Lindh doesn't deserve the right to practice his religion with his fellow convicts.  Peaceful religious practice in American is a derivative of our right to the pursuit of our own happiness, which itself is a right made possible only in a context of respect for the rights of others.  Lindh does not share such respect.  He made that clear when he turned his weapon on his own countrymen in the mountains of Afghanistan.

In war, those who threaten our lives, and thus our rights, are no longer benefactors of the rights a free society enjoys.  They haven't earned such protection, and in fact have rejected it outright in the clearest of terms.  The virtue of justice compels us to judge others and treat them accordingly, and we shouldn't forget that when it comes to dealing with our enemies, including John Walker Lindh.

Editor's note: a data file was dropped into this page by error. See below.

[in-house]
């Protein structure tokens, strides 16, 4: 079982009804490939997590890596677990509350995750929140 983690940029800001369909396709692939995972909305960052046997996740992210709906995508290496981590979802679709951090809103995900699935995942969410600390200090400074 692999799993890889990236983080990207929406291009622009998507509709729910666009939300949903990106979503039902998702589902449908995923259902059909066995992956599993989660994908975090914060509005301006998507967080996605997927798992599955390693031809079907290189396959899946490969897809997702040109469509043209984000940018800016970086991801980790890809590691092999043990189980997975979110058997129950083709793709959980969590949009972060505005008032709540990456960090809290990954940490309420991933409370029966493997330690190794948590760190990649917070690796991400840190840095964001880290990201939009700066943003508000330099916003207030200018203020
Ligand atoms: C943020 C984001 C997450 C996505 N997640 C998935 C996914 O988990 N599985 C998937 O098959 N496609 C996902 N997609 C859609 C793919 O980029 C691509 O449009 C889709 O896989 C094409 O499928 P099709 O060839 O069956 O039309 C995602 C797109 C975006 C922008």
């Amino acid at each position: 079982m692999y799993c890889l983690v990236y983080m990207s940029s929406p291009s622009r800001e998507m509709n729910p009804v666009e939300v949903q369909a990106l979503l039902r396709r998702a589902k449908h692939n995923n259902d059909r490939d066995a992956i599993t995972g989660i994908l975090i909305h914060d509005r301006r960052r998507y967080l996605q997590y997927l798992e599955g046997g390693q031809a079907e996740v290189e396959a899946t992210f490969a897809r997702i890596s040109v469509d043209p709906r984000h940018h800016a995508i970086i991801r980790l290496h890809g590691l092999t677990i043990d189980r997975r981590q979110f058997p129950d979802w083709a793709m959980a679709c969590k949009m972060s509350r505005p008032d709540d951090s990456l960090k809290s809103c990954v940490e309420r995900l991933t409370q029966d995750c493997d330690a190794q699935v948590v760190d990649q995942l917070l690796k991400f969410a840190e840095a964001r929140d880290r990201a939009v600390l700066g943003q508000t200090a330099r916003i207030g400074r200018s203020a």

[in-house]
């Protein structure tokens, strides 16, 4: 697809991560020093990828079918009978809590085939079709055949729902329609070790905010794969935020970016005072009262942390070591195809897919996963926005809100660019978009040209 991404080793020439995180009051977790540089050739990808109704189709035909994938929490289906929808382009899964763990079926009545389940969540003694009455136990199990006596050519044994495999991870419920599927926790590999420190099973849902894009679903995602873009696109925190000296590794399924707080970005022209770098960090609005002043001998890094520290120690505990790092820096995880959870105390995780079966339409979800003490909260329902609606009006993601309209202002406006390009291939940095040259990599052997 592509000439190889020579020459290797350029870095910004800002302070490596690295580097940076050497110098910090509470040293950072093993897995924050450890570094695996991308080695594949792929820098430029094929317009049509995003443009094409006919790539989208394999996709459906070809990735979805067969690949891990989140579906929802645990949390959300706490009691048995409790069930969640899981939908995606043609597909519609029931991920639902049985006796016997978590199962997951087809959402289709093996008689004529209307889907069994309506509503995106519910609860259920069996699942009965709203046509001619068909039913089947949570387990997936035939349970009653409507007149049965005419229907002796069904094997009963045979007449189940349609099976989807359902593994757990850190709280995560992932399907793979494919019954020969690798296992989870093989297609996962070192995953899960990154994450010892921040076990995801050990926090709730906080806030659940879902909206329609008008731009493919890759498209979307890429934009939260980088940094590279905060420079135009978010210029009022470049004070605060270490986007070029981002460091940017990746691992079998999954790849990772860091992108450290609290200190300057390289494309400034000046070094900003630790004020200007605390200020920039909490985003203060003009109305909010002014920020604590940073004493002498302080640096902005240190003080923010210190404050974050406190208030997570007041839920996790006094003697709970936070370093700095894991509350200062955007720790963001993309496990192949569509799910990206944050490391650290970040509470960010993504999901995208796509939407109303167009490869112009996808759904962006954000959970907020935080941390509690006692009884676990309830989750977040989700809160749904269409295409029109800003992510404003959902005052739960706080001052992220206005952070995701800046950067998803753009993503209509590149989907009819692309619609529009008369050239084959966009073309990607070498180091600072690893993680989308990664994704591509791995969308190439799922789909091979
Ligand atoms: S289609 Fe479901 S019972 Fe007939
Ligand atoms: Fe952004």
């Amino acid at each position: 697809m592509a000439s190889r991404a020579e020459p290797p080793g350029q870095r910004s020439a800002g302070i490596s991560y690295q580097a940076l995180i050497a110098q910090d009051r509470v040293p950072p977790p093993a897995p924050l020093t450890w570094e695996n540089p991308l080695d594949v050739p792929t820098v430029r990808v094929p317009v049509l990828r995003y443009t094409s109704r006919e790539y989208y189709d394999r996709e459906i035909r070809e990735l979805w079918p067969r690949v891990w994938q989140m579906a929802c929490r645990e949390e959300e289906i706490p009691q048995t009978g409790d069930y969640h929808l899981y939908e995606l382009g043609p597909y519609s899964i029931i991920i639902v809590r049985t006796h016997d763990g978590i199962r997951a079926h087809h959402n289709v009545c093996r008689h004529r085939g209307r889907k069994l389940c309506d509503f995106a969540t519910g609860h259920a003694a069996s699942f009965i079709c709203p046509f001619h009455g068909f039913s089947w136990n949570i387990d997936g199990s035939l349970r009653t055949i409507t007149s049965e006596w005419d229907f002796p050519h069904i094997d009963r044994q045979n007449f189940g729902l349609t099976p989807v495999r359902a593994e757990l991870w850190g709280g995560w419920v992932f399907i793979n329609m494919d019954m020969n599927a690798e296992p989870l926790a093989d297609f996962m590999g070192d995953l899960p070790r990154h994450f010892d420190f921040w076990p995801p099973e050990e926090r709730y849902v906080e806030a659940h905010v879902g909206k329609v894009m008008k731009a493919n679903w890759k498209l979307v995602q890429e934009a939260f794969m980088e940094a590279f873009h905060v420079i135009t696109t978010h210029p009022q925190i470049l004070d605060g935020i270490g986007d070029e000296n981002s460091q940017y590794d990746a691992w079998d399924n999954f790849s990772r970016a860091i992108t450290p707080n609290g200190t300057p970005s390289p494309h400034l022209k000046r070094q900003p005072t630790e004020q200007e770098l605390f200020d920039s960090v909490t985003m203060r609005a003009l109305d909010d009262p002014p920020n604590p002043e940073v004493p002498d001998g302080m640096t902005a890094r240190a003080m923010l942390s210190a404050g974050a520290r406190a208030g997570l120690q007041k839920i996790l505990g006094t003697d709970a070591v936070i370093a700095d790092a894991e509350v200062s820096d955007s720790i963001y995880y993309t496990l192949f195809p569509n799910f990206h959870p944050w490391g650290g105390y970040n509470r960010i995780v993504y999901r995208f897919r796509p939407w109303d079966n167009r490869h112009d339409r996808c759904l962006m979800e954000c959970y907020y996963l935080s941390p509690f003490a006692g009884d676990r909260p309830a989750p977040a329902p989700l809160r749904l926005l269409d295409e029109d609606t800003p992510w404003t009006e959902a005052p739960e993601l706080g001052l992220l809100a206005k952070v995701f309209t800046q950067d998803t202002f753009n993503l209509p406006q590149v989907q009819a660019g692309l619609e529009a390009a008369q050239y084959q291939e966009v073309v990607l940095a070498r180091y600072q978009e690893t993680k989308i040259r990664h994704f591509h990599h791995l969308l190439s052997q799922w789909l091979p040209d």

AUTHOR'S CREDIT: J.K. Gregg is an IT professional in Northern California, a graduate from U.C. Riverside, and an Objectivist. He can be followed on twitter @jk_gregg.


John Walker Lindh, the estranged American teenager who converted to Islam and joined the ranks of the Taliban in Afghanistan, is suing the federal government.  He claims his religious freedom is being violated by prison staff who are barring him from praying with his fellow convicted terrorists five times a day, which Lindh's religion requires.  The prison currently only allows one weekly prayer session.

Lindh's lawyer, Ken Falk, the legal director of the ACLU of Indiana, argued "A congregational prayer elevates the magnitude and the importance of the prayer from a religious sense, and by denying him this right, his religious exercise and his religious beliefs are being substantially burdened."  While most who read this story will likely roll their eyes, it represents a good opportunity to discuss rights of all sorts and the principles that support them.